Many pilgrims say they are fully aware of the dangers but are determined to commemorate the end of a 40-day mourning period for Imam Hussein, a grandson of the Prophet Mohammed who was killed in a 7th century battle in Kerbala.

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Gulf Keystone releases an operational update

A company statement says:

Gulf Keystone continues a well testing programme for the Shaikan-4 appraisal well, drilled 6 km to the west of the Shaikan-1 discovery well, targeting several formations in the Jurassic and Triassic.

The Shaikan-5 appraisal well, 6 km to the north-east of the Shaikan-2 appraisal well, is currently drilling at a measured depth of 1,008 metres.

The Shaikan-6 appraisal well, 9 km to the east of the Shaikan-2 appraisal well, has drilled to a measured depth of 362 metres and 26" casing has been set.

As part of the ongoing Extended Well Test ("EWT") on the Shaikan block, the output from the Shaikan-1 & 3 EWT facility has been at an average level of 2,520 barrels gross of oil per day from the latter part of November through to the end of 2011, totalling 103,328 barrels gross as of 31 December 2011.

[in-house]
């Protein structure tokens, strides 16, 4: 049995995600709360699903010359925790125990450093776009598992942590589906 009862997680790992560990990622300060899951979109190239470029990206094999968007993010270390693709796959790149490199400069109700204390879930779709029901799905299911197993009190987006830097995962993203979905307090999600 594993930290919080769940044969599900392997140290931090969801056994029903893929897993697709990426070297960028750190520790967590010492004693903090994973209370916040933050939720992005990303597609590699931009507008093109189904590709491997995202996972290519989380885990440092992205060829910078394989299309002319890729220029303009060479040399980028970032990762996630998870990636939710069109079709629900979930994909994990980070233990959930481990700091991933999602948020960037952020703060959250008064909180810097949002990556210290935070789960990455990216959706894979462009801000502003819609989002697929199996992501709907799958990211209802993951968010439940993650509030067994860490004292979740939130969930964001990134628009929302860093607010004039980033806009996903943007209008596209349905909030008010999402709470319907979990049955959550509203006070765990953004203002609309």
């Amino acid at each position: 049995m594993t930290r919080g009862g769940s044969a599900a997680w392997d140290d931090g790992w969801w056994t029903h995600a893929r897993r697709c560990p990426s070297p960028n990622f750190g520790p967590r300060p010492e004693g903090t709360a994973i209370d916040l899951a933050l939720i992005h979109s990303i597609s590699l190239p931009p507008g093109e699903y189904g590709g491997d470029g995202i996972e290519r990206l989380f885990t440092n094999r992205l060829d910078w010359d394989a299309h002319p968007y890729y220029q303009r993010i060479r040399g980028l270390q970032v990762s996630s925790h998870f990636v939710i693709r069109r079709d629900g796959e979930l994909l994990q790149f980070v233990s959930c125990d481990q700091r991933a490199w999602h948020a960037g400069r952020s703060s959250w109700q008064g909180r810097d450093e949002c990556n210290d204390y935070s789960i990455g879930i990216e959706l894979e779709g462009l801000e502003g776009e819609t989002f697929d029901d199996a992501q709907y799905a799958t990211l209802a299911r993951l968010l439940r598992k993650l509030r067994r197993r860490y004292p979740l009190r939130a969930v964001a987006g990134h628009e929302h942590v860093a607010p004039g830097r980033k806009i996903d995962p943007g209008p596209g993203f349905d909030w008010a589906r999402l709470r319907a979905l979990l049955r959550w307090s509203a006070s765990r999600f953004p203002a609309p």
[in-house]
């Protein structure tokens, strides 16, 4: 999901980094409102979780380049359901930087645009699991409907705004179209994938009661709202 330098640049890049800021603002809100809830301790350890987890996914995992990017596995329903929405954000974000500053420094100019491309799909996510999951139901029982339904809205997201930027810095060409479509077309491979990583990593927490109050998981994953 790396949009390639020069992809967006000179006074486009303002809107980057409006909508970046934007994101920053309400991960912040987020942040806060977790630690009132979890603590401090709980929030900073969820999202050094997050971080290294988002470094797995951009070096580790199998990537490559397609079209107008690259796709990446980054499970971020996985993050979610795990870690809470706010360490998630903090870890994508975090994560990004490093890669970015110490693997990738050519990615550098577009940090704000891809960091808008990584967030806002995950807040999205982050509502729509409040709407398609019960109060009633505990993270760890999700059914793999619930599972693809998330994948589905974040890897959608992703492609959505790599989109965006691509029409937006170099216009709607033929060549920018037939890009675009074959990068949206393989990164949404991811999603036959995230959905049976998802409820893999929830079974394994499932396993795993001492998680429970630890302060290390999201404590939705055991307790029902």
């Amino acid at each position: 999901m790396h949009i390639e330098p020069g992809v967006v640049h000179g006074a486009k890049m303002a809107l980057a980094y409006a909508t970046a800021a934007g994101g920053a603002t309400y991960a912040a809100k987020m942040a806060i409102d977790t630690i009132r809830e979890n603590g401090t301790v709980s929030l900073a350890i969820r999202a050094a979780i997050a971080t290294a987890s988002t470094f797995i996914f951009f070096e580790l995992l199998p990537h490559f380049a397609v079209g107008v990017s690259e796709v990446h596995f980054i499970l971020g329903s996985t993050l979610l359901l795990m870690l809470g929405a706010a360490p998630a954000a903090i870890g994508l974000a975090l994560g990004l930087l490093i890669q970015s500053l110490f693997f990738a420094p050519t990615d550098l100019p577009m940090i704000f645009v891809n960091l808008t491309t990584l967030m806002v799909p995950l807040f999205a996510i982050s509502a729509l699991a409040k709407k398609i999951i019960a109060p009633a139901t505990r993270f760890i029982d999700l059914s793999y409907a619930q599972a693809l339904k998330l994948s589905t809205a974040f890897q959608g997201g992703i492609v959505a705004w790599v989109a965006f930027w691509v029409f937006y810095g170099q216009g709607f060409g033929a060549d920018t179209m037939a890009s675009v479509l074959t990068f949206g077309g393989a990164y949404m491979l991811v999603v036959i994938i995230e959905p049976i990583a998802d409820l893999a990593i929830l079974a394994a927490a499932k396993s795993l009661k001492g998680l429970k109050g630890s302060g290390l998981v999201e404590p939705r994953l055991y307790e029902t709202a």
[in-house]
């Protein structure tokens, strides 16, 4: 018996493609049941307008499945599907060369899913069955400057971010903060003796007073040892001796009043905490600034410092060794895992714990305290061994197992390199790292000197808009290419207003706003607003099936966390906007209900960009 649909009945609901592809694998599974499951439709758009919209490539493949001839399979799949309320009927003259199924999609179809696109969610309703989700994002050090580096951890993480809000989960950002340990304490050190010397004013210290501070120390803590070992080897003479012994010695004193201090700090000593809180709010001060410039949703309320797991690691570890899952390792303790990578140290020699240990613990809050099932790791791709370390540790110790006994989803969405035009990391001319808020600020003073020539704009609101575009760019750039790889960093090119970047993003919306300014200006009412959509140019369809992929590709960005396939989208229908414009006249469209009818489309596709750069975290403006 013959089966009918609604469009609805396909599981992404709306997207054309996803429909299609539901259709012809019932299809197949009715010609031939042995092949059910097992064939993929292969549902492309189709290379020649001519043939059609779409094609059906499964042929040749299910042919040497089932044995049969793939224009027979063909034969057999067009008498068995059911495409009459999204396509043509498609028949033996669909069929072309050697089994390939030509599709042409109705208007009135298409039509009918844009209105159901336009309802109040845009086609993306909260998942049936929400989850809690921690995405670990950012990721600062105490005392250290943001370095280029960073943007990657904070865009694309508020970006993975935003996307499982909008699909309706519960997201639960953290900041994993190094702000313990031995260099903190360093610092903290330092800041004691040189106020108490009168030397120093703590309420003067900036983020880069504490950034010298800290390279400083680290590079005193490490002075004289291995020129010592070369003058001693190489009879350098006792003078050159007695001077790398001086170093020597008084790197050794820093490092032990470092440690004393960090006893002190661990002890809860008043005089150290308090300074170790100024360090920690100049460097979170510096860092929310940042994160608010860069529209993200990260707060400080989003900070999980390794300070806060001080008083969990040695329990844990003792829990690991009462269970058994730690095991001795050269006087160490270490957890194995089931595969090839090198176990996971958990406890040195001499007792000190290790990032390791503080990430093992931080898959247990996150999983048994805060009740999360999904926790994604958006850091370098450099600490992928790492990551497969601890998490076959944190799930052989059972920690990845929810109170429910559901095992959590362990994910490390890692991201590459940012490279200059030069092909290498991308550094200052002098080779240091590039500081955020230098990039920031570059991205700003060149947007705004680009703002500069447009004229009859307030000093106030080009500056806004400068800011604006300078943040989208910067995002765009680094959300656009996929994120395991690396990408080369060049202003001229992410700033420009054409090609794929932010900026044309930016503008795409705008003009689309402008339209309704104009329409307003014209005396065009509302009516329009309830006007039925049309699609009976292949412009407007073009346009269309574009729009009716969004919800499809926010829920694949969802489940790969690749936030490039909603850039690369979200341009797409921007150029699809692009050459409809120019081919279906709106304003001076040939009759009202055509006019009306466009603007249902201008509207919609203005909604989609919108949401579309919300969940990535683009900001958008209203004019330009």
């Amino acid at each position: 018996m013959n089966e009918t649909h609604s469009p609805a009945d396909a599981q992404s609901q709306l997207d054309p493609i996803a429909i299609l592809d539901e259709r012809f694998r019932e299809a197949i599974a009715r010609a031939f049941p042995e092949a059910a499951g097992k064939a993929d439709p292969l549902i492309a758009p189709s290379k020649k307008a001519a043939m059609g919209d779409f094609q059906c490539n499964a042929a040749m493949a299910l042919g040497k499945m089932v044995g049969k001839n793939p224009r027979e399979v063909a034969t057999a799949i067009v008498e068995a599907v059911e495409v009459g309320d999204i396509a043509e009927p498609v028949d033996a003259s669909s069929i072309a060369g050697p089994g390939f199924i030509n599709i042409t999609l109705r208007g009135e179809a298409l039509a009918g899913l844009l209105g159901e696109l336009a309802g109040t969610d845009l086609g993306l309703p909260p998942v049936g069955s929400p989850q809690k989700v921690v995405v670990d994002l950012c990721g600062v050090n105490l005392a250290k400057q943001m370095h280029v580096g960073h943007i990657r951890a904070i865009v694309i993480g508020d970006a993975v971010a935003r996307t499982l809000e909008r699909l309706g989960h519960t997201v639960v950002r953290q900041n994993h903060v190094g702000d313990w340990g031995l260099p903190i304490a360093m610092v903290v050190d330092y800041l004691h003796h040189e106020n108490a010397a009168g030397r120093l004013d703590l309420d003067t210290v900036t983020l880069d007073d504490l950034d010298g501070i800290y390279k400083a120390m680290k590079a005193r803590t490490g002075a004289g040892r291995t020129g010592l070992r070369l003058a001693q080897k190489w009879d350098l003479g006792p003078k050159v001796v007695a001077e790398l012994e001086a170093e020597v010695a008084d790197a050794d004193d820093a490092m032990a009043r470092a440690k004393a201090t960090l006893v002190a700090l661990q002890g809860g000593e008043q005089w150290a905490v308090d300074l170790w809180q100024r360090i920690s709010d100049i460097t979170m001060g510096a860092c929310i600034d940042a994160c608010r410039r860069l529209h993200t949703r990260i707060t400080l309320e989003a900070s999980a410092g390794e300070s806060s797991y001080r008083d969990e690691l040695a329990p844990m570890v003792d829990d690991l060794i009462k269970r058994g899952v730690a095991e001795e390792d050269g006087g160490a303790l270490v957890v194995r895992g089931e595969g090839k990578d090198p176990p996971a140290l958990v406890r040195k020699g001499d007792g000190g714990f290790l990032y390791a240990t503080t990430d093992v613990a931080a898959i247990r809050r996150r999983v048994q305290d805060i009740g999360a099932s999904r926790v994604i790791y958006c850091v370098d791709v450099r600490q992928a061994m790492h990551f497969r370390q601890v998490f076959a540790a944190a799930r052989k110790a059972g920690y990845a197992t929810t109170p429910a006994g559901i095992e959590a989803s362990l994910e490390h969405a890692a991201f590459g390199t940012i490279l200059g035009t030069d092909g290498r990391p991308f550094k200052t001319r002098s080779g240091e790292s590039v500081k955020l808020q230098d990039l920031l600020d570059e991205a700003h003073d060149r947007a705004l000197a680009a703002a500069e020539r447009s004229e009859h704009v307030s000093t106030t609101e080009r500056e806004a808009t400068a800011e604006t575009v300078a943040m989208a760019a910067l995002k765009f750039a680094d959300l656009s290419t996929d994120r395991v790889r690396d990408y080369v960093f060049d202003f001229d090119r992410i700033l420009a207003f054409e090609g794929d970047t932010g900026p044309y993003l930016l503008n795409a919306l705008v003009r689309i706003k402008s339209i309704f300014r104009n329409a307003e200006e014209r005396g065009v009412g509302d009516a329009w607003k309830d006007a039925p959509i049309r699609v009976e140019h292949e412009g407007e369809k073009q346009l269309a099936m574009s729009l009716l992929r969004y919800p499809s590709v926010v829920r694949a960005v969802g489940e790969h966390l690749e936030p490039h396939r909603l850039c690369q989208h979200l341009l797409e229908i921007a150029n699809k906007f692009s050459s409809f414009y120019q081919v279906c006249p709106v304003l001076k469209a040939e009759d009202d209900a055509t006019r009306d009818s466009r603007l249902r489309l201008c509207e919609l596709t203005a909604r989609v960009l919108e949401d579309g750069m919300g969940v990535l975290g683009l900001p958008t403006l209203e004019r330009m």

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Western Zagros releases an operational update

A company statement says:

Oil production from the extended well test of Sarqala-1 continues uninterrupted, averaging over 4,000 bopd in December. This production is refined in local plants under the auspices of the Ministry of Natural Resources.

The Mil Qasim-1 well was cased to a depth of 2,129 metres and successfully drilled and wirelined logged to a final total depth of 2,425 metres.

The Kurdamir-2 exploration well has been drilled through the Lower Fars top seal to a depth of approximately 2,270 metres, where the third string of casing will be set above the Oligocene reservoir. Operations, to date, remain on time and on budget.